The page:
On CNN Monday, anchor Anderson Cooper ripped into Attorney General William Barr for his complicity in President Donald Trump's ongoing scheme to milk Ukraine for opposition research.
"They're not even trying to hide it anymore," said Cooper. "The president's TV lawyer and former infomercial spokesman for LifeLock, Rudy Giuliani, is still digging up dirt on Ukraine and there's now a process, that's the word Lindsey Graham used, a 'process' to get that information directly to the Department of Justice ... and today, Attorney General Barr confirmed it, saying he has an obligation to, quote, 'have an open door to anybody who wishes to provide us information that they think is relevant.' He also said this."
"There are a lot of agendas in the Ukraine," said Barr. "There are a lot of crosscurrents, and we can't take anything we receive from the Ukraine at face value. And for that reason, we have established an intake process in the field, so that any information coming in about Ukraine could be carefully scrutinized by the department and its intelligence community partners."
"This applies, apparently, he adds, to anything that Giuliani might provide, which certainly sounds more skeptical than Lindsey Graham was yesterday," said Cooper, playing a clip of Graham saying, "Rudy Giuliani is a well-known man. He's a crime fighter. He's loyal to the president. He's a good lawyer."
"Well, he is a well-known man," said Cooper. "Not sure about the lawyer. He's not a crime fighter. Keeping 'em honest, it's also reported he may be under federal investigation by the Southern District of New York, which has already indicted his two Ukrainian go-betweens, Lev Parnas and Igor Fruman. He's not a federal investigator or any kind of official. He doesn't have a badge. He's just some disinterested private citizen. He's not just disinterested, he is the president's personal attorney. If Attorney General Barr was telegraphing a certain sense of caution about wholeheartedly embracing whatever Giuliani hands him, it's hard to argue he's got no reason for it."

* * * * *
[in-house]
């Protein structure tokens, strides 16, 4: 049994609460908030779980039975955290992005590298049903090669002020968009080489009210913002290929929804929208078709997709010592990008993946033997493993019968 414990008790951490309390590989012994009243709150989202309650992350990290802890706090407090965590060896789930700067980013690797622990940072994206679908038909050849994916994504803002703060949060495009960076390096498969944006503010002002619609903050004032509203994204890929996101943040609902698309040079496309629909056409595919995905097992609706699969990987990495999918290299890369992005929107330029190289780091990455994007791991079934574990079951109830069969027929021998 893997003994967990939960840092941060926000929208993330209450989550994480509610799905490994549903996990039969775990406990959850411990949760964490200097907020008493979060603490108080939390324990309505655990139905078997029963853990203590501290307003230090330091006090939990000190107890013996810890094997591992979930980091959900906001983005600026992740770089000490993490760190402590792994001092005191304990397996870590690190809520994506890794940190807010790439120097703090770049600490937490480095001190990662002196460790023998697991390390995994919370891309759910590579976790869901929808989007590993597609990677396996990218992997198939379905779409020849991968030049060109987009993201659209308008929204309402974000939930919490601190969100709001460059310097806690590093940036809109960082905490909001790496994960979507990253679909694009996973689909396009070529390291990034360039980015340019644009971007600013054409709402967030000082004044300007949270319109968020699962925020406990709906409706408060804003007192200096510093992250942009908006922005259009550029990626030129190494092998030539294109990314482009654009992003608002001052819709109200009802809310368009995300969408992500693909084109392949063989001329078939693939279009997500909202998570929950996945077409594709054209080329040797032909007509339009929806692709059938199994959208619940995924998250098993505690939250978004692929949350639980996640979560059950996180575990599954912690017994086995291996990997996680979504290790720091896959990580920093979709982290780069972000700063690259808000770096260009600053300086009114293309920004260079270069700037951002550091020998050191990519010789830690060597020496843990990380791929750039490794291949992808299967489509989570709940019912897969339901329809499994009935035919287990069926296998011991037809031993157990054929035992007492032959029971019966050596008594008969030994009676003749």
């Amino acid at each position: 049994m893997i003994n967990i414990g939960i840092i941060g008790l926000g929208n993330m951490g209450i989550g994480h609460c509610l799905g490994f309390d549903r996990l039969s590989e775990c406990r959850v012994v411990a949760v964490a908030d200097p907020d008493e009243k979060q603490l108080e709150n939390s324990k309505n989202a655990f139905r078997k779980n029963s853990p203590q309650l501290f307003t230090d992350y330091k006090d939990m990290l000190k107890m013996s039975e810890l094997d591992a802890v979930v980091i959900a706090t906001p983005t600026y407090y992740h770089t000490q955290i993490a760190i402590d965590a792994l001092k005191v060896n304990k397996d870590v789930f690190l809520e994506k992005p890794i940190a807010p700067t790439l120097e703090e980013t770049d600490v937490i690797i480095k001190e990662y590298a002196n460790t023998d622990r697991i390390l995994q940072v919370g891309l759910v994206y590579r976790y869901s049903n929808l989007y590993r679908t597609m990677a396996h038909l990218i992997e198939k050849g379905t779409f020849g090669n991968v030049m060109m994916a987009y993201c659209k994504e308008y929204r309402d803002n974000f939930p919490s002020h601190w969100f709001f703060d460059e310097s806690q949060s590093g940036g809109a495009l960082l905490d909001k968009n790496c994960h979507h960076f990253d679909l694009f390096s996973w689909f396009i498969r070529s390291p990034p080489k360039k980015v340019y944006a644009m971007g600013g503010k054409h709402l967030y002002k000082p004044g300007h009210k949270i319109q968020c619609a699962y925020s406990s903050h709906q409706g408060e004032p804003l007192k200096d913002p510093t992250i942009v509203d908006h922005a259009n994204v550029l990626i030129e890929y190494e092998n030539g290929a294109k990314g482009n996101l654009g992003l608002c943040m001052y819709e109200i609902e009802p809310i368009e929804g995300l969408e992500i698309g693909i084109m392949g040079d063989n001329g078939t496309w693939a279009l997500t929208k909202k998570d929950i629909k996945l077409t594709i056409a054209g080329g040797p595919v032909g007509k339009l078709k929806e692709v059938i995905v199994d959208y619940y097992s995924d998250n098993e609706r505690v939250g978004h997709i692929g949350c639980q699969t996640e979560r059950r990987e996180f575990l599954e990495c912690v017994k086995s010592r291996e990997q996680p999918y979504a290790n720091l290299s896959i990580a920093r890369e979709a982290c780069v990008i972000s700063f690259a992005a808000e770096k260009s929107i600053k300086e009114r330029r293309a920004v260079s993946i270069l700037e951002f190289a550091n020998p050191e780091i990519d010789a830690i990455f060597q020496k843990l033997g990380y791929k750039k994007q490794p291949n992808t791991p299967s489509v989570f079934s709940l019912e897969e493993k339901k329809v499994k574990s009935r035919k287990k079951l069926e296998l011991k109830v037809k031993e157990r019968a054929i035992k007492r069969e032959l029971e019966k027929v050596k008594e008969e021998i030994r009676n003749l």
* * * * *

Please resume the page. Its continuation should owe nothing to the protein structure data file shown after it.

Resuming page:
"By the same token, it's also hard not to wonder how much of what he said there was the same kind of anodyne language he offered up when presenting what later turned out to be a misleading summary of the Mueller report," continued Cooper. "He's accused of acting more like the president's personal attorney than the attorney general. His client is Barr's boss. The arrangement they apparently have is now raising questions."
"Maybe the Republican senators are right," concluded Cooper. "The president has learned his lesson. He's learned he can do whatever he wants."